2006 Conference General Sessions

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Presenter #1
Andrew Crowe
Flat 7, Wycliffe House, Havengore
Chelmsford Essex CM1 6JP
United Kingdom
Day Phone: 00 44 1245 464393
Email: andycrowe@gmail.com

Visual presentation of undergraduate research paper's findings on quadriplegic use of assistive technology to gain computer access. Researcher, C5/6 Quadrplegic due to spinal chord injury.

Complete Paper: In the process of preparing an undergraduate thesis for BSc (Hons) Multimedia Systems, studied at Anglia Polytechnic University in the U.K, the literature search brought the researcher to the CSUN 2005 Conference. It now seems pertinent therefore to present the findings and discussion of potential solutions to the hypothesis, at CSUN’S 2006 Conference. The original research hypothesis was entitled: ‘The level of use of assistive technology by quadriplegics in accessing computers is at best limited at worst inadequate’.

For a high-level quadriplegic (quad), gaining independent computer access through the use of assistive technology (AT) can be seriously life enhancing. For the purpose of this study AT is a device or mechanical aid which substitutes for, or enhances the function of some physical or mental ability that is impaired - in this case, predominantly the mouse and keyboard functions of the computer. Since the web has become such a regular and widespread communication tool the need is yet more clear-cut, since it gives so many opportunities for the dissemination of specific information which enhances the opportunity for further enablement and improved integration within mainstream society.  This study aimed to quantify to what extent and success this is occurring in the United Kingdom (UK) and elsewhere in the world. It looks at the level of awareness of such AT within the high-level spinally injured population, ascertaining whether the most beneficial equipment adaptations are availab!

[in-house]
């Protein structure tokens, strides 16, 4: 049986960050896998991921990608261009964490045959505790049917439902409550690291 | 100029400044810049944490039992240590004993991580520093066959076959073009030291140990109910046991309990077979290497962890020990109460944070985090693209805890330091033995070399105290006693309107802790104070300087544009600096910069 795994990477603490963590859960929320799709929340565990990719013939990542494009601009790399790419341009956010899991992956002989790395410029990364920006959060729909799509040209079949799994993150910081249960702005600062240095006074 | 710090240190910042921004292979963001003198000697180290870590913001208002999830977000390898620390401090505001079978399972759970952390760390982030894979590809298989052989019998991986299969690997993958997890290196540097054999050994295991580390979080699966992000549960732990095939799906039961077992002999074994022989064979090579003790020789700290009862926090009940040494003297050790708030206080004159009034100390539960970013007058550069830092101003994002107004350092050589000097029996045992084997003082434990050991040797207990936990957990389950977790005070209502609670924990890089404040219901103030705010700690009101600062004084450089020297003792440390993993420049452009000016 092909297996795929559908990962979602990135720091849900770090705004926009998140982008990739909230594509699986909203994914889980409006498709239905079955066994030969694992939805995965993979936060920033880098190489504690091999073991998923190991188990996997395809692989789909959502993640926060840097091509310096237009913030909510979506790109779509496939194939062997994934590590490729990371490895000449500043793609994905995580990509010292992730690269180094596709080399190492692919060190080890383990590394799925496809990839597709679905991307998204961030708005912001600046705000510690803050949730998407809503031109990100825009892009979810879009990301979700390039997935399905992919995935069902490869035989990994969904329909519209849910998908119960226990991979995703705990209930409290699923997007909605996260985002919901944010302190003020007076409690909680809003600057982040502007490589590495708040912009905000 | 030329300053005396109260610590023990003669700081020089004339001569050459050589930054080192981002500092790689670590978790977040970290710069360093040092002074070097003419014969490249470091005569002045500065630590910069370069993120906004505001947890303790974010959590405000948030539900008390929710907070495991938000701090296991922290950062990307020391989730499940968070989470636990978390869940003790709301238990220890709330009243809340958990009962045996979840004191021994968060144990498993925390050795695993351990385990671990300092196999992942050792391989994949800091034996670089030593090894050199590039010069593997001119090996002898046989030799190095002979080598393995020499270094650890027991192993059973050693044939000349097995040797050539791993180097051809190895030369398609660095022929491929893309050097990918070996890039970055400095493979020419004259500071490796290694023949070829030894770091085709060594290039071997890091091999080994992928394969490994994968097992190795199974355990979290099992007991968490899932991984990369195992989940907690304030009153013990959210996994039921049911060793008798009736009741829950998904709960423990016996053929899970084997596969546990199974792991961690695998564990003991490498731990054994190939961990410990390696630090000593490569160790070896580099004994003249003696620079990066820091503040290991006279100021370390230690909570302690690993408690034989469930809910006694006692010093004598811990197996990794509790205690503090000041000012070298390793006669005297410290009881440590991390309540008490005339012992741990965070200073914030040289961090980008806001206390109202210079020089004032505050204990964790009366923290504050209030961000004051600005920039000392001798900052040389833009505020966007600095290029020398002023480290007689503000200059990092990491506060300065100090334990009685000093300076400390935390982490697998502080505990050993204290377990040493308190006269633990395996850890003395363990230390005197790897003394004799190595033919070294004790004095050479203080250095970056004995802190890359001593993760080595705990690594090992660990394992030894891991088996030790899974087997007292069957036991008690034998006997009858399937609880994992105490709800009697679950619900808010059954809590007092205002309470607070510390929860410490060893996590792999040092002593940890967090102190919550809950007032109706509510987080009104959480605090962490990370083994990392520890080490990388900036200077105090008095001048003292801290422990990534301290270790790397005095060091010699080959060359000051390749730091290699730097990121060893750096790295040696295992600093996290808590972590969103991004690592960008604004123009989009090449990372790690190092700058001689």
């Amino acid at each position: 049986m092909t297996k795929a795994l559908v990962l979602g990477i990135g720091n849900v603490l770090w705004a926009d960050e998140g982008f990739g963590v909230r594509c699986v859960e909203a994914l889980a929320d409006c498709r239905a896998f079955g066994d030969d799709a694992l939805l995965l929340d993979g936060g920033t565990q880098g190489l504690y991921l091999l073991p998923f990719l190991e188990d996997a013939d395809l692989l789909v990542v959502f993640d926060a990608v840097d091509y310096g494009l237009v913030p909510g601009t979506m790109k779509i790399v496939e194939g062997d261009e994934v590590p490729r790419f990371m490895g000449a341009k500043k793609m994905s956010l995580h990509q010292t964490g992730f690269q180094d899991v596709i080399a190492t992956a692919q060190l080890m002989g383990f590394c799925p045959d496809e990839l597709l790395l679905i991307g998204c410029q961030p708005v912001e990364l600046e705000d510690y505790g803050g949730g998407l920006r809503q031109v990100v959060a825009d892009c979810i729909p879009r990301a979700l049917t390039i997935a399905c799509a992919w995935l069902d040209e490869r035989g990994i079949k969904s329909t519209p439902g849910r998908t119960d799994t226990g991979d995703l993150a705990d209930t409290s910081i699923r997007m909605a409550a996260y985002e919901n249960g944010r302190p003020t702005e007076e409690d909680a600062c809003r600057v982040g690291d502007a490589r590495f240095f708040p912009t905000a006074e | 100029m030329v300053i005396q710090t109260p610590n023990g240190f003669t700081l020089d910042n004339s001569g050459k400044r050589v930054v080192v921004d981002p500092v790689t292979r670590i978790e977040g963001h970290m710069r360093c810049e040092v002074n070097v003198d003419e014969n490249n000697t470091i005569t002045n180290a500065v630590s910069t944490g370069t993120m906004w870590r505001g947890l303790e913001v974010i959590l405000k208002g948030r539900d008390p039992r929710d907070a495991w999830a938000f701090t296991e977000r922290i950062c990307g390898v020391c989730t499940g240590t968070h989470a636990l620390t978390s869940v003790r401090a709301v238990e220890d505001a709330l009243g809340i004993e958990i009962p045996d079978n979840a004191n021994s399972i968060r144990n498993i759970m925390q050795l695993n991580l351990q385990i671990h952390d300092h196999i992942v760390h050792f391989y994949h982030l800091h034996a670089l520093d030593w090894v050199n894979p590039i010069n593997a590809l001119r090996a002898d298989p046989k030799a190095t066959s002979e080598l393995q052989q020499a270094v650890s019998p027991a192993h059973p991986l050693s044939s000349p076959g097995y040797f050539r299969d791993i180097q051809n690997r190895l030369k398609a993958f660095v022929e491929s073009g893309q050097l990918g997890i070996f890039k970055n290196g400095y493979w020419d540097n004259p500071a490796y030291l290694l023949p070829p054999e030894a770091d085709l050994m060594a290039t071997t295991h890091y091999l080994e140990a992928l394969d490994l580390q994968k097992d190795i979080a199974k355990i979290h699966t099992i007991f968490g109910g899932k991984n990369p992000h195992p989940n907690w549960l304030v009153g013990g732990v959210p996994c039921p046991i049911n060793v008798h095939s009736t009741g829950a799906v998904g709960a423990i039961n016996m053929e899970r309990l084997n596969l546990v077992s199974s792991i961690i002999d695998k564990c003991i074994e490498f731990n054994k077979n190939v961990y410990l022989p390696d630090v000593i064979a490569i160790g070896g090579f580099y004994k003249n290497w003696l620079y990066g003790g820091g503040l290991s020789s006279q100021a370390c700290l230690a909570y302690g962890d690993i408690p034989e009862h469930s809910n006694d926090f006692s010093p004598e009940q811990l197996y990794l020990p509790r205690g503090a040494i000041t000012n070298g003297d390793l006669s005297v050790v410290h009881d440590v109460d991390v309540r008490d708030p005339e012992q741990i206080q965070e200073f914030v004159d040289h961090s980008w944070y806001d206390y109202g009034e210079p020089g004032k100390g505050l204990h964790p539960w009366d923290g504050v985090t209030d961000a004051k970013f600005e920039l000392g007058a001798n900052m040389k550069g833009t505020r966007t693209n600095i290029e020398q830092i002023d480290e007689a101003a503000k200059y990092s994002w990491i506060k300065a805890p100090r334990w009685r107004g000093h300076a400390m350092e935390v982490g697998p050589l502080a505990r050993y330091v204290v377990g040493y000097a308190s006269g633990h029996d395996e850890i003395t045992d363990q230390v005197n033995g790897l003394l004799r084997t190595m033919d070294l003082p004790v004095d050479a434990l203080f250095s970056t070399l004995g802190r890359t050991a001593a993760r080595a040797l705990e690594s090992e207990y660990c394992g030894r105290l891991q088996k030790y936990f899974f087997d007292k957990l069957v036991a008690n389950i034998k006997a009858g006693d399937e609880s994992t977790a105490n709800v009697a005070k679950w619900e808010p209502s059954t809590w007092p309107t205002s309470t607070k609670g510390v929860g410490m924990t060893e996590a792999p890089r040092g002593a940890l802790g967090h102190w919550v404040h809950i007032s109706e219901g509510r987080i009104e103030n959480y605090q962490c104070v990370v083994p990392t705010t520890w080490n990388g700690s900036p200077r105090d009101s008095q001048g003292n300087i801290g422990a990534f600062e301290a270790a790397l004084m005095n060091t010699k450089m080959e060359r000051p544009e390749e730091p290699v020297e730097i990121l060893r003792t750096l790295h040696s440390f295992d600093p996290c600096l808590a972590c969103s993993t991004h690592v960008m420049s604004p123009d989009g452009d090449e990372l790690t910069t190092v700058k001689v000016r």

le to those that require them.

The METHODOLOGY for this study consisted of several UK based case studies, a UK postal questionnaire and a globally available web based questionnaire. Samples were obtained from various countries worldwide including the following: UK, USA, Canada, Australia, New Zealand, Holland, South Africa and India.

This paper will present both the overall results from the study as well as aspects from the individual case studies. The case studies will highlight both those individuals who have overcome severe obstacles to become exceptionally proficient in the use of computer technology, as well as others who have been unable to achieve proficiency, or are unaware of the possibilities available to them. Additionally the paper discusses how computer access can potentially be improved through multi-agency collaboration. This collaboration needs to include both persons from the able bodied and disabled community. The researcher / presenter, himself quadriplegic, will highlight the importance of taking part in such collaboration. The true meaning of the following quote has been learnt and understood to its fullest!
'.…..as long as disabled people avoid, or are discouraged from, participation in research into their own affairs they will remain passive and dependent upon others. '(Finkelstein, 1992)

The thesis addresses several practical issues and focuses on the following key themes:

• Lack of knowledge of products
• Problems of use e.g. pain
• Lack of understanding knowledge of funding that is available.
• Lack of equipment in spinal unit
• Costs
• Charities and their present involvement
• Need for education within mainstream society e.g. BSc (hons) Multimedia Systems APU
• Availability of products that are stocked by mainstream society based vendors.


FINKELSTEIN, V. (1992) 'Setting Future Agendas', Keynote address presented at the Disability Research National Conference, Kensington, London, 1 June 1992.

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